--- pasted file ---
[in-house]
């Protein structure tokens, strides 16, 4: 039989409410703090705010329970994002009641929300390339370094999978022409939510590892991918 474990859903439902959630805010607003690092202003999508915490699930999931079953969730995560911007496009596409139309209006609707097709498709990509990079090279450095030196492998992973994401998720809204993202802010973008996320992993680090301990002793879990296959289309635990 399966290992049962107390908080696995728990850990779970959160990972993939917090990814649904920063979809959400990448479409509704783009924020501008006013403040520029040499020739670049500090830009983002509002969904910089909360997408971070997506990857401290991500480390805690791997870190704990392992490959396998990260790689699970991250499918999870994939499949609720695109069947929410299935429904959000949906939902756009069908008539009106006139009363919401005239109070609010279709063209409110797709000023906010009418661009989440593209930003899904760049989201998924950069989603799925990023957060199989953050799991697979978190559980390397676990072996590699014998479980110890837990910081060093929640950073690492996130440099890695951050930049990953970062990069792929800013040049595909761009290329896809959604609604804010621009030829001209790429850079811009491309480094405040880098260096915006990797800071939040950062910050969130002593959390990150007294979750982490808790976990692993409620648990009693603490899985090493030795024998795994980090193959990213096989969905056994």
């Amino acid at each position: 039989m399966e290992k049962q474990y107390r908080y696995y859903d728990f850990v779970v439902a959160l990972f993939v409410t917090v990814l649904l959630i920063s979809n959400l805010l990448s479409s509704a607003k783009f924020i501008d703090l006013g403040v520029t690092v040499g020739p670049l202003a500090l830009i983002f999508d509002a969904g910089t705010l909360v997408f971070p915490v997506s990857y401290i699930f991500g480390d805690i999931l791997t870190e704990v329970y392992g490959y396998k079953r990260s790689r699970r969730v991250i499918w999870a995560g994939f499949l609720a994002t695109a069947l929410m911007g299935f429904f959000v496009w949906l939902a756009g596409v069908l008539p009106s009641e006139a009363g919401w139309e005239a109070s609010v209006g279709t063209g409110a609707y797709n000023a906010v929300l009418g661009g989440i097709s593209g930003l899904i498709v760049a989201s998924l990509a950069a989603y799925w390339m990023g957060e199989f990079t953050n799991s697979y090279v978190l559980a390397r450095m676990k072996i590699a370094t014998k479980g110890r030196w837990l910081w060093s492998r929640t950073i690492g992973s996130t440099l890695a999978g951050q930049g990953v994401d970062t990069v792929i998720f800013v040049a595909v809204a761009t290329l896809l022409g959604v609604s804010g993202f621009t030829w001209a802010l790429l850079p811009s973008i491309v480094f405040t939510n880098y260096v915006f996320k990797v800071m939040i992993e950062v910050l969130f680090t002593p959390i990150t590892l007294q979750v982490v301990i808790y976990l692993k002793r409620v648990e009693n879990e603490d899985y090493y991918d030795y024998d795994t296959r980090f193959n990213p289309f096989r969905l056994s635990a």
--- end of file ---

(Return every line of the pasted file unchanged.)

[in-house]
């Protein structure tokens, strides 16, 4: 039989409410703090705010329970994002009641929300390339370094999978022409939510590892991918 474990859903439902959630805010607003690092202003999508915490699930999931079953969730995560911007496009596409139309209006609707097709498709990509990079090279450095030196492998992973994401998720809204993202802010973008996320992993680090301990002793879990296959289309635990 399966290992049962107390908080696995728990850990779970959160990972993939917090990814649904920063979809959400990448479409509704783009924020501008006013403040520029040499020739670049500090830009983002509002969904910089909360997408971070997506990857401290991500480390805690791997870190704990392992490959396998990260790689699970991250499918999870994939499949609720695109069947929410299935429904959000949906939902756009069908008539009106006139009363919401005239109070609010279709063209409110797709000023906010009418661009989440593209930003899904760049989201998924950069989603799925990023957060199989953050799991697979978190559980390397676990072996590699014998479980110890837990910081060093929640950073690492996130440099890695951050930049990953970062990069792929800013040049595909761009290329896809959604609604804010621009030829001209790429850079811009491309480094405040880098260096915006990797800071939040950062910050969130002593959390990150007294979750982490808790976990692993409620648990009693603490899985090493030795024998795994980090193959990213096989969905056994």
């Amino acid at each position: 039989m399966e290992k049962q474990y107390r908080y696995y859903d728990f850990v779970v439902a959160l990972f993939v409410t917090v990814l649904l959630i920063s979809n959400l805010l990448s479409s509704a607003k783009f924020i501008d703090l006013g403040v520029t690092v040499g020739p670049l202003a500090l830009i983002f999508d509002a969904g910089t705010l909360v997408f971070p915490v997506s990857y401290i699930f991500g480390d805690i999931l791997t870190e704990v329970y392992g490959y396998k079953r990260s790689r699970r969730v991250i499918w999870a995560g994939f499949l609720a994002t695109a069947l929410m911007g299935f429904f959000v496009w949906l939902a756009g596409v069908l008539p009106s009641e006139a009363g919401w139309e005239a109070s609010v209006g279709t063209g409110a609707y797709n000023a906010v929300l009418g661009g989440i097709s593209g930003l899904i498709v760049a989201s998924l990509a950069a989603y799925w390339m990023g957060e199989f990079t953050n799991s697979y090279v978190l559980a390397r450095m676990k072996i590699a370094t014998k479980g110890r030196w837990l910081w060093s492998r929640t950073i690492g992973s996130t440099l890695a999978g951050q930049g990953v994401d970062t990069v792929i998720f800013v040049a595909v809204a761009t290329l896809l022409g959604v609604s804010g993202f621009t030829w001209a802010l790429l850079p811009s973008i491309v480094f405040t939510n880098y260096v915006f996320k990797v800071m939040i992993e950062v910050l969130f680090t002593p959390i990150t590892l007294q979750v982490v301990i808790y976990l692993k002793r409620v648990e009693n879990e603490d899985y090493y991918d030795y024998d795994t296959r980090f193959n990213p289309f096989r969905l056994s635990a």